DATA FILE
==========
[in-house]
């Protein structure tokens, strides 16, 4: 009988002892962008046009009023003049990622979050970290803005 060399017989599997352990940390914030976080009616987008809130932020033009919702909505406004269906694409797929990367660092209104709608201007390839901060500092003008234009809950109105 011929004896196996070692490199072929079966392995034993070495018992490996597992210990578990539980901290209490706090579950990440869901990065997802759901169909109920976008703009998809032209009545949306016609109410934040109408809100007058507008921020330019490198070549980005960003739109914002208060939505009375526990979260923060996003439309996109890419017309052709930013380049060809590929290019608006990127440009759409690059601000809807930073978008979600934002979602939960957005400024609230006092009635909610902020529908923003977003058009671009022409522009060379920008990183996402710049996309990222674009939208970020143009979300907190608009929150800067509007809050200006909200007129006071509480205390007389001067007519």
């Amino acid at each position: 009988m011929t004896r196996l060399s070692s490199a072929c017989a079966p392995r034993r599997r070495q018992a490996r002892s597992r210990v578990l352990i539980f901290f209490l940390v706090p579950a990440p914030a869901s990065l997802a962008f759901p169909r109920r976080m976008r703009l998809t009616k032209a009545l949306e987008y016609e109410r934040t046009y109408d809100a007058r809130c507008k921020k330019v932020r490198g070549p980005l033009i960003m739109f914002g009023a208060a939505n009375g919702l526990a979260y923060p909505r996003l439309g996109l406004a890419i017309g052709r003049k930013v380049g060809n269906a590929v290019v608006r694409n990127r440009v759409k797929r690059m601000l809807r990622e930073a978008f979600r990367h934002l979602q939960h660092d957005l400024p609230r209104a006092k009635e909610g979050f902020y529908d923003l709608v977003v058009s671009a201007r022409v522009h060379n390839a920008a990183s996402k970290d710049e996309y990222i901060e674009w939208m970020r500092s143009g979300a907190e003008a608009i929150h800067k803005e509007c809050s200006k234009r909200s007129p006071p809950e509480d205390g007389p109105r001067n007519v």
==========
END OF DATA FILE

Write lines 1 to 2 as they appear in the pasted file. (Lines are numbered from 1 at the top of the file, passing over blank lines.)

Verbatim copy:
[in-house]
């Protein structure tokens, strides 16, 4: 009988002892962008046009009023003049990622979050970290803005 060399017989599997352990940390914030976080009616987008809130932020033009919702909505406004269906694409797929990367660092209104709608201007390839901060500092003008234009809950109105 011929004896196996070692490199072929079966392995034993070495018992490996597992210990578990539980901290209490706090579950990440869901990065997802759901169909109920976008703009998809032209009545949306016609109410934040109408809100007058507008921020330019490198070549980005960003739109914002208060939505009375526990979260923060996003439309996109890419017309052709930013380049060809590929290019608006990127440009759409690059601000809807930073978008979600934002979602939960957005400024609230006092009635909610902020529908923003977003058009671009022409522009060379920008990183996402710049996309990222674009939208970020143009979300907190608009929150800067509007809050200006909200007129006071509480205390007389001067007519």